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http://dx.doi.org/10.1007/s10096-019-03690-0DOI Listing
January 2020

Migrating a lab-developed MERS-CoV real-time PCR to 3 "Sample to Result" systems: experiences on optimization and validation.

Diagn Microbiol Infect Dis 2019 Aug 10;94(4):349-354. Epub 2019 Feb 10.

Department of Laboratory Medicine, University Hospitals Leuven, Herestraat 49, 3000 Leuven, Belgium. Electronic address:

The goal of the study was to adapt our Middle East respiratory syndrome coronavirus (MERS-CoV) lab-developed test (LDT) to 3 "Sample to Result" (S2R) systems: BD MAX (BD), ELITe InGenius (ELITechGroup), and ARIES (Luminex). The BD MAX and InGenius system allowed use of lab-developed primers and TaqMan probes, while ARIES required conversion to MultiCode primers for melting curve analysis. Each device required ≤1 day of training and assay optimization. No discordant results were noted after analysis of 32 External Quality Control (EQC) samples. On a 10-fold dilution series of a MERS-CoV-positive EQC sample, InGenius obtained the highest detection rate. Laboratory technicians rated the ARIES as the user-friendliest. It also required the least hands-on time. BD MAX had the lowest turnaround time and highest throughput. While each device had distinguishing system properties with associated (dis)advantages, the 3 S2R systems were comparable in terms of assay development and validation.
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http://dx.doi.org/10.1016/j.diagmicrobio.2019.02.006DOI Listing
http://www.ncbi.nlm.nih.gov/pmc/articles/PMC7127711PMC
August 2019

Donor-Related Nontuberculous Mycobacterial Interface Infection After Descemet Membrane Endothelial Keratoplasty.

Cornea 2019 May;38(5):632-634

Department of Ophthalmology, University Hospitals Leuven, Leuven, Belgium.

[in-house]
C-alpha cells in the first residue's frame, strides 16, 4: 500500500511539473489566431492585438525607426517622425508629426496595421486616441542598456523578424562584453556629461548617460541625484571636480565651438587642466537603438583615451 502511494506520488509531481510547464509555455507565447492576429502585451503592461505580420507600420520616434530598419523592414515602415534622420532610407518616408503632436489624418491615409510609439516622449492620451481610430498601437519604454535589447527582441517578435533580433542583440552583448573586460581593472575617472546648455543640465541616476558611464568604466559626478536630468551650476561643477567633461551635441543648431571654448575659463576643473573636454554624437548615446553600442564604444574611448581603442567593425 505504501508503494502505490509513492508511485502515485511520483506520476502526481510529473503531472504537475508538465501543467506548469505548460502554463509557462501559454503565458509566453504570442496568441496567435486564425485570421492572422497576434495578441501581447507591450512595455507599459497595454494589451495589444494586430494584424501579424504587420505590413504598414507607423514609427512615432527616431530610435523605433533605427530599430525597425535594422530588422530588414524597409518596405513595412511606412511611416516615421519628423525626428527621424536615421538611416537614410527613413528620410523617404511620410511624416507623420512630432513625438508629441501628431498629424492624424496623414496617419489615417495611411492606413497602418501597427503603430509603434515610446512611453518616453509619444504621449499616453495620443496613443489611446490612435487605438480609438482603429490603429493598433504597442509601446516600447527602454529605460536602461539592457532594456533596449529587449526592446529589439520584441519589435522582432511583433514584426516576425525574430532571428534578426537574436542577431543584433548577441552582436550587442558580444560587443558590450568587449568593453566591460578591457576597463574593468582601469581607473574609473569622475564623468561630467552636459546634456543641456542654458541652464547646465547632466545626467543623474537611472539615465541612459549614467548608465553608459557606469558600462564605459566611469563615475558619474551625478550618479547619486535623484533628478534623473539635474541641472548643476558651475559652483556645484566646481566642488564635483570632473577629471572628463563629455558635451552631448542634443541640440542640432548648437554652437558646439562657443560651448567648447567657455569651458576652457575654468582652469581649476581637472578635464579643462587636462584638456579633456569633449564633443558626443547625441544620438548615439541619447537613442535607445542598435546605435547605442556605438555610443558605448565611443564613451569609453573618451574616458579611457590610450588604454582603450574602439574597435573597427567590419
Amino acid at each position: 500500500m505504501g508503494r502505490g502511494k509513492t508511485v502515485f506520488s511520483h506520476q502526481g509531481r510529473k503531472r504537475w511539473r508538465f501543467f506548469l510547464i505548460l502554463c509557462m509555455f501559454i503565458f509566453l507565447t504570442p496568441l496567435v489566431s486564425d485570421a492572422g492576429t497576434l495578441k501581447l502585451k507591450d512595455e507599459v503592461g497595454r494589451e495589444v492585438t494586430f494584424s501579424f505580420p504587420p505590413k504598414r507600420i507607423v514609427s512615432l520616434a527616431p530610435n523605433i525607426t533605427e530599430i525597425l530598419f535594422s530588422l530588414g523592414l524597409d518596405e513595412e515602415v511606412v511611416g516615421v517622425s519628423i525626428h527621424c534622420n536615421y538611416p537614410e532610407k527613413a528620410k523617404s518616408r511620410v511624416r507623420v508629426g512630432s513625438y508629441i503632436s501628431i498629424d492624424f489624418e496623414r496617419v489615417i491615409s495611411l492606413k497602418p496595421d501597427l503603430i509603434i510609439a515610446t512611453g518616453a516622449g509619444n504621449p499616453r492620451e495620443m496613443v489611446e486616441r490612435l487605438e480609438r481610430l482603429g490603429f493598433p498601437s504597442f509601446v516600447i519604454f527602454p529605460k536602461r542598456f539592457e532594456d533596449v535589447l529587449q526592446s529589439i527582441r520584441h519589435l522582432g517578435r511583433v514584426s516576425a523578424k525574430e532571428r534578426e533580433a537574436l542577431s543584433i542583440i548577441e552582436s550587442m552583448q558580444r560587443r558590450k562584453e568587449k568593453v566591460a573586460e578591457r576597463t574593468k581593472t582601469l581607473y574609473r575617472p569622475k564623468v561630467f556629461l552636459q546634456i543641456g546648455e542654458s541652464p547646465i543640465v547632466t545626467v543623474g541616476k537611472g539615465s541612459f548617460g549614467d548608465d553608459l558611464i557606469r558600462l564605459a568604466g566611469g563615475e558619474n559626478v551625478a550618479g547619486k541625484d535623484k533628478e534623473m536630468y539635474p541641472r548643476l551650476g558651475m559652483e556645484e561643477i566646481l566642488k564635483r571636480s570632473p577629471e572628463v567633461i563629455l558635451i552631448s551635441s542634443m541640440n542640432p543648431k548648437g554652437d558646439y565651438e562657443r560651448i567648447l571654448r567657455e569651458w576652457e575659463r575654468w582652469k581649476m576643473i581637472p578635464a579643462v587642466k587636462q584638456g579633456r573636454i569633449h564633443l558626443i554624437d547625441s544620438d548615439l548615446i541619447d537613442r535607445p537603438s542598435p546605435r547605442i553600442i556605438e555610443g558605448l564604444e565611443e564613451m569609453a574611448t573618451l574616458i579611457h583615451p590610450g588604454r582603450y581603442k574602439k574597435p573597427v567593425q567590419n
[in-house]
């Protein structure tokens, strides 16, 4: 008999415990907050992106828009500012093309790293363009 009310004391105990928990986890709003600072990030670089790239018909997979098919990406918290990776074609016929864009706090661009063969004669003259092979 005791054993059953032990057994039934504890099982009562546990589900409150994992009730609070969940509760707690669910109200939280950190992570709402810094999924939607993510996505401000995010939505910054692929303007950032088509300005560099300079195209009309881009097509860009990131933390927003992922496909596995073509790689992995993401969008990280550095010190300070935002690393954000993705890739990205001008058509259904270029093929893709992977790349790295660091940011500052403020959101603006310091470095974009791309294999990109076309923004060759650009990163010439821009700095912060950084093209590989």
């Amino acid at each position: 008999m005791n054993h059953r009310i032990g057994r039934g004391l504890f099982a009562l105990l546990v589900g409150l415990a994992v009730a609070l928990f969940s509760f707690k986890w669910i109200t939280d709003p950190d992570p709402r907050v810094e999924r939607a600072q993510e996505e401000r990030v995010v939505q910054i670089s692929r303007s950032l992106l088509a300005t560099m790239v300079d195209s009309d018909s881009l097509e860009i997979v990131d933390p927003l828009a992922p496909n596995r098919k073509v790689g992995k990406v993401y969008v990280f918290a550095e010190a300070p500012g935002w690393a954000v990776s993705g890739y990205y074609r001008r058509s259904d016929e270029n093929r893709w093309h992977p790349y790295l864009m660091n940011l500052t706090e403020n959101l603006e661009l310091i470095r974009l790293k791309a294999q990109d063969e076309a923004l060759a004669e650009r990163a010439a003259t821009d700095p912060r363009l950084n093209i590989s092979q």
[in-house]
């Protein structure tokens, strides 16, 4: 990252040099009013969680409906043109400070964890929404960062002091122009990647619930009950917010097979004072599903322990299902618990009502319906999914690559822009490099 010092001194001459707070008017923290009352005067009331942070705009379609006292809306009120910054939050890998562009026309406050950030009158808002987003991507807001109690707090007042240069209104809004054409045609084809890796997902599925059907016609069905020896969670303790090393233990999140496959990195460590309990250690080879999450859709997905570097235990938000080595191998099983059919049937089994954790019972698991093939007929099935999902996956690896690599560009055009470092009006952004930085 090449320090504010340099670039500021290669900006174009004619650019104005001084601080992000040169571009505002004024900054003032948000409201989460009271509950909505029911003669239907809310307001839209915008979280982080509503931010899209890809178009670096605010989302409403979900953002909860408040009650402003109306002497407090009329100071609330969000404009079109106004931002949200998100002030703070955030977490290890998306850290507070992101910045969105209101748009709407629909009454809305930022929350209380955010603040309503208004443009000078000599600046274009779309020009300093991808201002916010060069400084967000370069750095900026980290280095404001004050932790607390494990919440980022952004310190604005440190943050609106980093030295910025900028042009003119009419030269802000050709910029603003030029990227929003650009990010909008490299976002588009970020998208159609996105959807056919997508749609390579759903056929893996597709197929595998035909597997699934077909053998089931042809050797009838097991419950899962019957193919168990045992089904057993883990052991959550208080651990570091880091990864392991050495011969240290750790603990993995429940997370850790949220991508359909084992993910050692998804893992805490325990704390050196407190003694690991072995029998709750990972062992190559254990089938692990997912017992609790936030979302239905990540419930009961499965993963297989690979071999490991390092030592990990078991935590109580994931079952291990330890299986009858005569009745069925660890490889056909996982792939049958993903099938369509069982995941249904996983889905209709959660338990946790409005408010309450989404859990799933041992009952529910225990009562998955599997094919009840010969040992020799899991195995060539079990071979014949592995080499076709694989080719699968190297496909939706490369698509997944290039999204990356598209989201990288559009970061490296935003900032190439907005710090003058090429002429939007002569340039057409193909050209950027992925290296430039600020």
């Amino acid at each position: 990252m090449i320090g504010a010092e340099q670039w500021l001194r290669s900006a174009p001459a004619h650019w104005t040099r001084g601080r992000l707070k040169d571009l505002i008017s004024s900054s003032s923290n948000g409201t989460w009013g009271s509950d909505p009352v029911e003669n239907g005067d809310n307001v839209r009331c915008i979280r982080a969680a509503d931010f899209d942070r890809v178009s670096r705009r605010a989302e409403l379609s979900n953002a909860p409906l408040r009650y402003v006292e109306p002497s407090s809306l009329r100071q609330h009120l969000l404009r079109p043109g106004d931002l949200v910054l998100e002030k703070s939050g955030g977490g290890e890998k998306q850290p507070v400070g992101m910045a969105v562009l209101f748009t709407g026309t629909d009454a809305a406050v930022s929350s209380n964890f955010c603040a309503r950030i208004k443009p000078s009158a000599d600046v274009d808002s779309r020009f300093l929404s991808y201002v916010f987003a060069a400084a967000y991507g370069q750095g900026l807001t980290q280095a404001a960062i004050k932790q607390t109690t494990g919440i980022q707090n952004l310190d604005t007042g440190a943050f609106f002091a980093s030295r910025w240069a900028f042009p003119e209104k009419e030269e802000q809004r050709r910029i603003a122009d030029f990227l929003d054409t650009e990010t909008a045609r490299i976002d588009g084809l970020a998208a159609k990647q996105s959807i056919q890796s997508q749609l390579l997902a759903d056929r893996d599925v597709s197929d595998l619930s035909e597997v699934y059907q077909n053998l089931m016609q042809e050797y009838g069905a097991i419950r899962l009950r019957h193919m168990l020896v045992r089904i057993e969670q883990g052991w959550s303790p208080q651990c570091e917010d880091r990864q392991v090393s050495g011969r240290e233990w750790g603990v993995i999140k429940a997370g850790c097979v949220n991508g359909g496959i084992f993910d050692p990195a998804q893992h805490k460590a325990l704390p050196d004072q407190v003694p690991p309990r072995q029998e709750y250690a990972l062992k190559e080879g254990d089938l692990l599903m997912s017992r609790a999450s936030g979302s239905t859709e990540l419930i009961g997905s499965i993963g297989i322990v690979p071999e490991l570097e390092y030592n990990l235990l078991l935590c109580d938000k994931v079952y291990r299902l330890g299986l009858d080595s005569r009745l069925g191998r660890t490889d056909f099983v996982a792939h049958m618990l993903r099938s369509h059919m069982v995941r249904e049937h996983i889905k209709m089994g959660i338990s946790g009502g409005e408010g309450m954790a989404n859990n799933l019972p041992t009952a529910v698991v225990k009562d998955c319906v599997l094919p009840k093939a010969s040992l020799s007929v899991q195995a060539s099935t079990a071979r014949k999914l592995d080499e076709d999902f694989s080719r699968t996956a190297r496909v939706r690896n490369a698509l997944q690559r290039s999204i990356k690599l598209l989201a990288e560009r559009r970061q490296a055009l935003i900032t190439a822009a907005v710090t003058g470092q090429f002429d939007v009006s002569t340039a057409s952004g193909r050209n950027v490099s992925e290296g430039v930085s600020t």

Purpose: To describe the first reported case of Mycobacterium chelonae-related interface keratitis after Descemet membrane endothelial keratoplasty (DMEK), successfully treated with DMEK exchange.

Methods: A case of donor-related DMEK interface keratitis, treated with medical therapy and DMEK exchange, was studied retrospectively.

Results: A patient with Fuchs endothelial dystrophy developed infectious interface keratitis after DMEK. In cultures of the donor cornea transport medium, M. chelonae was isolated. Subsequent clinical investigation showed early signs of infectious keratitis with multiple infiltrates at the donor-graft interface. Cultures at the cornea bank of origin also showed M. chelonae, indicating a donor-related infection. Because of unsuccessful medical therapy, the DMEK graft was exchanged 4.5 months after initial DMEK. After 2 weeks, some interface precipitates appeared. These precipitates regressed over the following months with continued medical therapy. Antibiotic therapy was successfully ended 5 months after DMEK exchange.

Conclusion: This case highlights the importance of early diagnosis and intensive treatment of nontuberculous mycobacterial interface keratitis. If intensive medical therapy is able to contain infection but fails to eradicate interface keratitis, DMEK exchange is a possible treatment option.
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http://dx.doi.org/10.1097/ICO.0000000000001895DOI Listing
May 2019

Follow-up of serotype distribution and antimicrobial susceptibility of Streptococcus pneumoniae in child carriage after a PCV13-to-PCV10 vaccine switch in Belgium.

Vaccine 2019 02 19;37(8):1080-1086. Epub 2019 Jan 19.

Centre for the Evaluation of Vaccination, Vaccine and Infectious Disease Institute, University of Antwerp, Campus Drie Eiken, Universiteitsplein 1, 2610 Wilrijk, Belgium.

Background: A three year pneumococcal carriage study was set up in Belgium when the vaccination programme switched from a 13-valent (PCV13) to a 10-valent (PCV10) vaccine. We compared the first follow-up period (October 2016 - June 2017, year 2, Y2) for nasopharyngeal carriage, serotype distribution and antimicrobial susceptibility of S. pneumoniae with the baseline (January-July 2016, year 1, Y1).

Materials/methods: A single nasopharyngeal swab was taken in children (6-30 months), either attending one of the 112 day-care centres (DCCs), or visiting one of the 21 physicians for an acute otitis media (AOM). S. pneumoniae were cultured, screened for antimicrobial susceptibility, and serotyped.